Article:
I’m not sure that Alito represented Holmes’s logic correctly. Holmes proposed a hypothetical example of a “professional prostitute” who wanted to be transported across state lines for an immoral purpose. Such a woman, Holmes said, would be guilty of the underlying offense of the Mann Act, by transporting herself across state lines for immoral purpose.
Holmes added that traditionally, agreements to participate in the crimes of bigamy and dueling couldn't be made into a charge of conspiracy. 2
If I'm right that Holmes’s argument rested on the possibility that the woman could have been guilty of the underlying crime, then extortion should be considered more like bigamy and dueling, crimes that take two to tango but couldn't be made into conspiracy crimes under the common law.
Alito’s opinion is clearly correct in a practical sense with respect to kickbacks, to which it’s restricted. A kickback isn't exactly the same as an agreement to be extorted, but it’s clearly a crime of some sort. 3 Alito was trying to interpret the law in the Hobbs Act in light of its purpose of fighting official corruption, even if he claimed to be studying common law tradition.
Sotomayor’s dissent emphasized words of the Hobbs Act, which prohibits extorting “another person.” And she added that the court's majority opinion could potentially give prosecutors extra leverage in extortion cases by enabling them to threaten to prosecute bribe-payers for conspiracy to extort themselves.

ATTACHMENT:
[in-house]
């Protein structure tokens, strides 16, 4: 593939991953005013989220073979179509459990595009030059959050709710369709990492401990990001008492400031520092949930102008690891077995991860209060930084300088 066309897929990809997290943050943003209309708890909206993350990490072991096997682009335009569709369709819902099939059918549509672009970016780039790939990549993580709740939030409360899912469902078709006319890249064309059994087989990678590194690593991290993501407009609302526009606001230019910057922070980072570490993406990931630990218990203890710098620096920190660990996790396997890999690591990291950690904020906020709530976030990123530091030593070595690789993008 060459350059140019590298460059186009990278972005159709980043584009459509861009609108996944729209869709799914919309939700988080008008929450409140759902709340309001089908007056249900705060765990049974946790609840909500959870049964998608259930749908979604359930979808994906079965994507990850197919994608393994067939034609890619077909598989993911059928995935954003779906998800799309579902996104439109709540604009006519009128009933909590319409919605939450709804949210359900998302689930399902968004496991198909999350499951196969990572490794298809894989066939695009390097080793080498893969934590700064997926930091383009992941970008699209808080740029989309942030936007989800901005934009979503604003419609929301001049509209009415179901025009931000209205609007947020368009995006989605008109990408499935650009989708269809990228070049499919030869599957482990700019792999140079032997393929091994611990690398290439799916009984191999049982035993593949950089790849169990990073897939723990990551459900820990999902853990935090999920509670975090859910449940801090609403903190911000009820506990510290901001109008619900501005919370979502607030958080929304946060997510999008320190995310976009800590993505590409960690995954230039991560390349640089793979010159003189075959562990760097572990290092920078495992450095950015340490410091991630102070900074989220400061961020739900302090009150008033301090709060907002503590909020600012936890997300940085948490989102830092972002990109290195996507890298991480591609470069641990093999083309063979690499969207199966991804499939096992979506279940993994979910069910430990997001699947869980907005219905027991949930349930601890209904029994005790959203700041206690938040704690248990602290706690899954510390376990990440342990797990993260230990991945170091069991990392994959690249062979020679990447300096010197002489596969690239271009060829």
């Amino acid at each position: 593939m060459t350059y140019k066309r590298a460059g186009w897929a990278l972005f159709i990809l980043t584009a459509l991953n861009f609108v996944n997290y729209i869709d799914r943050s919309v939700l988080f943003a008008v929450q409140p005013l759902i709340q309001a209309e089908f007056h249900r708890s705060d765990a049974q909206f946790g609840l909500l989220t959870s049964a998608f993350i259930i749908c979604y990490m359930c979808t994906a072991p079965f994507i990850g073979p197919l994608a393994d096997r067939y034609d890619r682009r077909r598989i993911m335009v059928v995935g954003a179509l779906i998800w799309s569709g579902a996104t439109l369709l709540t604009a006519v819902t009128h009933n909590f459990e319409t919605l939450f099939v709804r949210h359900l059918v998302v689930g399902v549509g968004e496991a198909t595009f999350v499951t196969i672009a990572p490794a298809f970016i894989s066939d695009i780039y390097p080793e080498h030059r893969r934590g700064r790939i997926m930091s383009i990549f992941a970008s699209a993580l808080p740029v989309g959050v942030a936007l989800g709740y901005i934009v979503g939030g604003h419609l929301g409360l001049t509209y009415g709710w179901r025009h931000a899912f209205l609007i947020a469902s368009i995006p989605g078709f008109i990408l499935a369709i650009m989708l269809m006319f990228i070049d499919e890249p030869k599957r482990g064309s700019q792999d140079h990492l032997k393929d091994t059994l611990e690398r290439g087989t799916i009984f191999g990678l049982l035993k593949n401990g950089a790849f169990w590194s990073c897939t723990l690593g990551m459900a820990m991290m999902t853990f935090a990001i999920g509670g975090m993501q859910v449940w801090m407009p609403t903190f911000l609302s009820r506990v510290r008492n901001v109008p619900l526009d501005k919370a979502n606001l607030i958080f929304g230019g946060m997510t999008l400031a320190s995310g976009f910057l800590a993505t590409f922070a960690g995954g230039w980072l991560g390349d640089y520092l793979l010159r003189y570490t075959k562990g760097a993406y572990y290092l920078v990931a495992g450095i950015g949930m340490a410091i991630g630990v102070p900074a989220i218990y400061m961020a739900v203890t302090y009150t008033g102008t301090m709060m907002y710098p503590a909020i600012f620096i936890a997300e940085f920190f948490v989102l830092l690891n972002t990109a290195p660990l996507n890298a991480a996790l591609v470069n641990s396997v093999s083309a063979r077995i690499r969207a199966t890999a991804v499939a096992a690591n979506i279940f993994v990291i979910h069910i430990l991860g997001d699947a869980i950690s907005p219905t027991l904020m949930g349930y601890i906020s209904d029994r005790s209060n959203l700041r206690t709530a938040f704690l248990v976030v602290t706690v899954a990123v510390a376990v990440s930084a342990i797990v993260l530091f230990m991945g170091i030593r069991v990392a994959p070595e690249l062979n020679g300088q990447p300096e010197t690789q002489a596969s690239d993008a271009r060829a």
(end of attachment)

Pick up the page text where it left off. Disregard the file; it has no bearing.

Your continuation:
For the liberal Sotomayor, the point was surely to limit the reach of federal criminal law. Roberts’s motivation is less clear. He once represented corporate clients, and corporate defendants might be especially vulnerable to being charged with conspiracy when they pay bribes.
But it’s also possible that Roberts generally fears the far reach of conspiracy law. The end of Sotomayor's opinion cited Justice Robert Jackson for the idea that “conspiracy has long been criticized as vague and elastic, fitting whatever a prosecutor needs in a given case.” Roberts clerked for Chief Justice William Rehnquist, who himself clerked for Jackson.
Roberts has some things in common with the centrist Jackson. One of them appears to be the belief that prosecutors are powerful enough without creative readings of conspiracy law.
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Less than two weeks ago, this unlikely duo joined in a dissent emphasizing the power of the courts. Now the court's most liberal member and its conservative chief have once again made common cause.
Admittedly, Holmes also wrote that “a conspiracy with an officer or employee of the government or any other for an offense that only he could commit has been held for many years to fall within the conspiracy section … of the Penal Code.” That would support Alito’s position.
In a 1992 decision, Evans v. U.S., the court said bribery and extortion were basically the same thing. Thomas’s dissent in today’s case said that precedent was wrong.
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Noah Feldman at firstname.lastname@example.org